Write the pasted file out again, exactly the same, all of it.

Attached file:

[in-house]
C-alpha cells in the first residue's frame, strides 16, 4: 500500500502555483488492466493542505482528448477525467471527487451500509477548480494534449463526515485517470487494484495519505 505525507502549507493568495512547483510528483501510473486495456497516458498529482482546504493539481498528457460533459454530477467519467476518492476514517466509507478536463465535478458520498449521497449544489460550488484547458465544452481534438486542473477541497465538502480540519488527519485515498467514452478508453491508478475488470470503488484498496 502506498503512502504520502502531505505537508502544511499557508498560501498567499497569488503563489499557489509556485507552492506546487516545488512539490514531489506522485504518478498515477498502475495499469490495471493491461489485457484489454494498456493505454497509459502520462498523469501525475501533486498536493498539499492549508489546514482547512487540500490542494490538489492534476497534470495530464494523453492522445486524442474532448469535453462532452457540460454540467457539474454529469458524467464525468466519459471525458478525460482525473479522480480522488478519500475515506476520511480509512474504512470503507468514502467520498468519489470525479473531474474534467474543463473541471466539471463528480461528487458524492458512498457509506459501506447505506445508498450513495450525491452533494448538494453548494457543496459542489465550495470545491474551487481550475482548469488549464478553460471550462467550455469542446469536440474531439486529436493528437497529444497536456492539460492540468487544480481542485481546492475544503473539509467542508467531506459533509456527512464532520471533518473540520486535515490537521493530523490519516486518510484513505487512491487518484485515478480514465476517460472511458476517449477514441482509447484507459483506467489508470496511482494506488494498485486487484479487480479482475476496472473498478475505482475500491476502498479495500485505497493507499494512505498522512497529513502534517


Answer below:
[in-house]
C-alpha cells in the first residue's frame, strides 16, 4: 500500500502555483488492466493542505482528448477525467471527487451500509477548480494534449463526515485517470487494484495519505 505525507502549507493568495512547483510528483501510473486495456497516458498529482482546504493539481498528457460533459454530477467519467476518492476514517466509507478536463465535478458520498449521497449544489460550488484547458465544452481534438486542473477541497465538502480540519488527519485515498467514452478508453491508478475488470470503488484498496 502506498503512502504520502502531505505537508502544511499557508498560501498567499497569488503563489499557489509556485507552492506546487516545488512539490514531489506522485504518478498515477498502475495499469490495471493491461489485457484489454494498456493505454497509459502520462498523469501525475501533486498536493498539499492549508489546514482547512487540500490542494490538489492534476497534470495530464494523453492522445486524442474532448469535453462532452457540460454540467457539474454529469458524467464525468466519459471525458478525460482525473479522480480522488478519500475515506476520511480509512474504512470503507468514502467520498468519489470525479473531474474534467474543463473541471466539471463528480461528487458524492458512498457509506459501506447505506445508498450513495450525491452533494448538494453548494457543496459542489465550495470545491474551487481550475482548469488549464478553460471550462467550455469542446469536440474531439486529436493528437497529444497536456492539460492540468487544480481542485481546492475544503473539509467542508467531506459533509456527512464532520471533518473540520486535515490537521493530523490519516486518510484513505487512491487518484485515478480514465476517460472511458476517449477514441482509447484507459483506467489508470496511482494506488494498485486487484479487480479482475476496472473498478475505482475500491476502498479495500485505497493507499494512505498522512497529513502534517